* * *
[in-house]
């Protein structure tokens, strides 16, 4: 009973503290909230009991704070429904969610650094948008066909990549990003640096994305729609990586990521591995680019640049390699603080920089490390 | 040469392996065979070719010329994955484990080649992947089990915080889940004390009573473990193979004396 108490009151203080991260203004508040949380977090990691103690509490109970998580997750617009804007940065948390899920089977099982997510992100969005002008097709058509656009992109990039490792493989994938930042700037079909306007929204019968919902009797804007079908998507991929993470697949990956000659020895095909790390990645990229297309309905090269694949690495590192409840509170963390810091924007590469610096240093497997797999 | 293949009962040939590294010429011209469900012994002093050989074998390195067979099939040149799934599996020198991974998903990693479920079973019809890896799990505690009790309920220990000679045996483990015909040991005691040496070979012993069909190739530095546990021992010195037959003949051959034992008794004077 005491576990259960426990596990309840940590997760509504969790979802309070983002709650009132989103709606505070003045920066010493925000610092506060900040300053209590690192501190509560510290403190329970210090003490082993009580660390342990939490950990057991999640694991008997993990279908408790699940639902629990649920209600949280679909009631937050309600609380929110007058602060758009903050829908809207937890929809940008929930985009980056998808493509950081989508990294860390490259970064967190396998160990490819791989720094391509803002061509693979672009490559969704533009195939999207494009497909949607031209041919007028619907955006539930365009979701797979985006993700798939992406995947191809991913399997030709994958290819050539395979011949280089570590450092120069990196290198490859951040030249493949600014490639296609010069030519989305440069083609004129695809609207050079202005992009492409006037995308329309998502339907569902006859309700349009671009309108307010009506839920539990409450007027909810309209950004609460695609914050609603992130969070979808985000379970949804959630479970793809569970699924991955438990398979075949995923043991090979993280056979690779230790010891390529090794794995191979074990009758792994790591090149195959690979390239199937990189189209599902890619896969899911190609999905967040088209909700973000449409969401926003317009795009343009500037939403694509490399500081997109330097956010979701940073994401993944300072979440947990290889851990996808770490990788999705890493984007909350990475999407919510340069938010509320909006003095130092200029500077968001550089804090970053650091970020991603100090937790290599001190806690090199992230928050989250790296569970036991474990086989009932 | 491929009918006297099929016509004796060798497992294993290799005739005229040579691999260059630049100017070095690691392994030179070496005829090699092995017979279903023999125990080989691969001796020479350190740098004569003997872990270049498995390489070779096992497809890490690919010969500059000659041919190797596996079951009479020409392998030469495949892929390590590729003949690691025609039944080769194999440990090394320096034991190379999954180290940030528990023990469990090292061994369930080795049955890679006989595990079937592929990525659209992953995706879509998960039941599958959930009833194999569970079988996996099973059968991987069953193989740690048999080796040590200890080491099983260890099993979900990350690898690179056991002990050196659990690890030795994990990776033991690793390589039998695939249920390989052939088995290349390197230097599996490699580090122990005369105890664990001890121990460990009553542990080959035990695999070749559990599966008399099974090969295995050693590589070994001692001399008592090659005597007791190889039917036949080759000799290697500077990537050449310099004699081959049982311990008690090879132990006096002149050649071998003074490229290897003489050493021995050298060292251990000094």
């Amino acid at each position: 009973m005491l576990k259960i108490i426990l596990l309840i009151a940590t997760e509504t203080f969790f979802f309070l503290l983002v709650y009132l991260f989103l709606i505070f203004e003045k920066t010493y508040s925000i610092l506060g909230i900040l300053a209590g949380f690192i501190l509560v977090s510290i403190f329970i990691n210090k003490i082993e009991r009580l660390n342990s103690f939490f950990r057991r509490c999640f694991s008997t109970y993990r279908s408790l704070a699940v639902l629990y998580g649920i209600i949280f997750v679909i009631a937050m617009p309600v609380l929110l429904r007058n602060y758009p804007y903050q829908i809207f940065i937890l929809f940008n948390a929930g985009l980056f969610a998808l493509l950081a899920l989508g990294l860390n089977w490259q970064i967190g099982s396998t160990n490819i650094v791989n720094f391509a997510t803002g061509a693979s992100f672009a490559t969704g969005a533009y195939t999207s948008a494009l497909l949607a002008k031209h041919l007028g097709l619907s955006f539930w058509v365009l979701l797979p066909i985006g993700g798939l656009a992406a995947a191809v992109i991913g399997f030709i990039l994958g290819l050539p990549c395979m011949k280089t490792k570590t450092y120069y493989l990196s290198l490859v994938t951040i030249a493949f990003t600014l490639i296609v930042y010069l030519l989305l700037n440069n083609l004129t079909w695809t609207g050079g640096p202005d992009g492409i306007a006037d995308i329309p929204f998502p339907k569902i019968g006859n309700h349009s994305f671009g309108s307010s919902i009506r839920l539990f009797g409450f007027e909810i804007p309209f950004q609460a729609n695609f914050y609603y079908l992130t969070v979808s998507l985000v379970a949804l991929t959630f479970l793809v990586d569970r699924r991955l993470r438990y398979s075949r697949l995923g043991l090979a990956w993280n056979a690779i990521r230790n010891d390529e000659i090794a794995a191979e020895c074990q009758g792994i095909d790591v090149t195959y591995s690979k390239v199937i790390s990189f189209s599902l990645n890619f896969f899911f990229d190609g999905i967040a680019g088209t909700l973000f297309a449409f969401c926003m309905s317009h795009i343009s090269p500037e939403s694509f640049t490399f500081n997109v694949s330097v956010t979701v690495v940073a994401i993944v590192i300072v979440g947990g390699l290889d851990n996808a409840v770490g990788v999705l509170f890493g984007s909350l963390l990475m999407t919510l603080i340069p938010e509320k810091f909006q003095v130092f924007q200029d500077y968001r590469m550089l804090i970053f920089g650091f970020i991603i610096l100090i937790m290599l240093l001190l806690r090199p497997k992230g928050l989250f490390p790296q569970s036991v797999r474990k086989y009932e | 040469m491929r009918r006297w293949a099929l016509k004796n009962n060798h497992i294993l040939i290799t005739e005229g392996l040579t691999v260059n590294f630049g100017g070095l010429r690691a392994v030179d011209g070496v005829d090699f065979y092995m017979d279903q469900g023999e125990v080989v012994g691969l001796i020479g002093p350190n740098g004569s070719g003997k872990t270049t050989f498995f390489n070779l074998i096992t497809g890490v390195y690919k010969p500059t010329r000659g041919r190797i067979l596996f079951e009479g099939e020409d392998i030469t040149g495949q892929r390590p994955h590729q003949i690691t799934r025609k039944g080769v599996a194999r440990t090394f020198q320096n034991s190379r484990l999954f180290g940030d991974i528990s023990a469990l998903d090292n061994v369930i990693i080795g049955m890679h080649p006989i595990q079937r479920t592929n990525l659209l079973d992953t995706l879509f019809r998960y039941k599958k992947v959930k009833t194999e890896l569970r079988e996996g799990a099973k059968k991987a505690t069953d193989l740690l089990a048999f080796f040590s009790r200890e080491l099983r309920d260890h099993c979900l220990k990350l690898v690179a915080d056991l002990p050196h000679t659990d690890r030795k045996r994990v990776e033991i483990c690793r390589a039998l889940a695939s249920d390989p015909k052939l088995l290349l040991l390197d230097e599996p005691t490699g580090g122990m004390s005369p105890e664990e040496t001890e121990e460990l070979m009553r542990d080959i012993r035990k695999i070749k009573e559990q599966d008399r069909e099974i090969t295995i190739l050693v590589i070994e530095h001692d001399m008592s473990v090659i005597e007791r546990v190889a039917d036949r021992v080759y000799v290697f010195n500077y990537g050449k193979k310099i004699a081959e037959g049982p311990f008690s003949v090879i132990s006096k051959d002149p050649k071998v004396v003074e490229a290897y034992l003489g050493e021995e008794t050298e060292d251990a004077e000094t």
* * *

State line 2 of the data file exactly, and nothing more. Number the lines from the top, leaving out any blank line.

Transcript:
């Protein structure tokens, strides 16, 4: 009973503290909230009991704070429904969610650094948008066909990549990003640096994305729609990586990521591995680019640049390699603080920089490390 | 040469392996065979070719010329994955484990080649992947089990915080889940004390009573473990193979004396 108490009151203080991260203004508040949380977090990691103690509490109970998580997750617009804007940065948390899920089977099982997510992100969005002008097709058509656009992109990039490792493989994938930042700037079909306007929204019968919902009797804007079908998507991929993470697949990956000659020895095909790390990645990229297309309905090269694949690495590192409840509170963390810091924007590469610096240093497997797999 | 293949009962040939590294010429011209469900012994002093050989074998390195067979099939040149799934599996020198991974998903990693479920079973019809890896799990505690009790309920220990000679045996483990015909040991005691040496070979012993069909190739530095546990021992010195037959003949051959034992008794004077 005491576990259960426990596990309840940590997760509504969790979802309070983002709650009132989103709606505070003045920066010493925000610092506060900040300053209590690192501190509560510290403190329970210090003490082993009580660390342990939490950990057991999640694991008997993990279908408790699940639902629990649920209600949280679909009631937050309600609380929110007058602060758009903050829908809207937890929809940008929930985009980056998808493509950081989508990294860390490259970064967190396998160990490819791989720094391509803002061509693979672009490559969704533009195939999207494009497909949607031209041919007028619907955006539930365009979701797979985006993700798939992406995947191809991913399997030709994958290819050539395979011949280089570590450092120069990196290198490859951040030249493949600014490639296609010069030519989305440069083609004129695809609207050079202005992009492409006037995308329309998502339907569902006859309700349009671009309108307010009506839920539990409450007027909810309209950004609460695609914050609603992130969070979808985000379970949804959630479970793809569970699924991955438990398979075949995923043991090979993280056979690779230790010891390529090794794995191979074990009758792994790591090149195959690979390239199937990189189209599902890619896969899911190609999905967040088209909700973000449409969401926003317009795009343009500037939403694509490399500081997109330097956010979701940073994401993944300072979440947990290889851990996808770490990788999705890493984007909350990475999407919510340069938010509320909006003095130092200029500077968001550089804090970053650091970020991603100090937790290599001190806690090199992230928050989250790296569970036991474990086989009932 | 491929009918006297099929016509004796060798497992294993290799005739005229040579691999260059630049100017070095690691392994030179070496005829090699092995017979279903023999125990080989691969001796020479350190740098004569003997872990270049498995390489070779096992497809890490690919010969500059000659041919190797596996079951009479020409392998030469495949892929390590590729003949690691025609039944080769194999440990090394320096034991190379999954180290940030528990023990469990090292061994369930080795049955890679006989595990079937592929990525659209992953995706879509998960039941599958959930009833194999569970079988996996099973059968991987069953193989740690048999080796040590200890080491099983260890099993979900990350690898690179056991002990050196659990690890030795994990990776033991690793390589039998695939249920390989052939088995290349390197230097599996490699580090122990005369105890664990001890121990460990009553542990080959035990695999070749559990599966008399099974090969295995050693590589070994001692001399008592090659005597007791190889039917036949080759000799290697500077990537050449310099004699081959049982311990008690090879132990006096002149050649071998003074490229290897003489050493021995050298060292251990000094």